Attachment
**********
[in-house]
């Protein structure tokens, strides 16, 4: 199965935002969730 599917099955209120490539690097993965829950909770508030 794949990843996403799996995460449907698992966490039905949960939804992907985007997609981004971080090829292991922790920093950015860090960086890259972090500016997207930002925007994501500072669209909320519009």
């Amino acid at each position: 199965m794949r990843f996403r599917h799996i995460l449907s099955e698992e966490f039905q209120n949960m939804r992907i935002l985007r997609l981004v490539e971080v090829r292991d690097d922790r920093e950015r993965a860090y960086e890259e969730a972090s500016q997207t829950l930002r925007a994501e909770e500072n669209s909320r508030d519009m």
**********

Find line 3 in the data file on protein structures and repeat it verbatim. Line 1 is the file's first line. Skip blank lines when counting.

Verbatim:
């Amino acid at each position: 199965m794949r990843f996403r599917h799996i995460l449907s099955e698992e966490f039905q209120n949960m939804r992907i935002l985007r997609l981004v490539e971080v090829r292991d690097d922790r920093e950015r993965a860090y960086e890259e969730a972090s500016q997207t829950l930002r925007a994501e909770e500072n669209s909320r508030d519009m």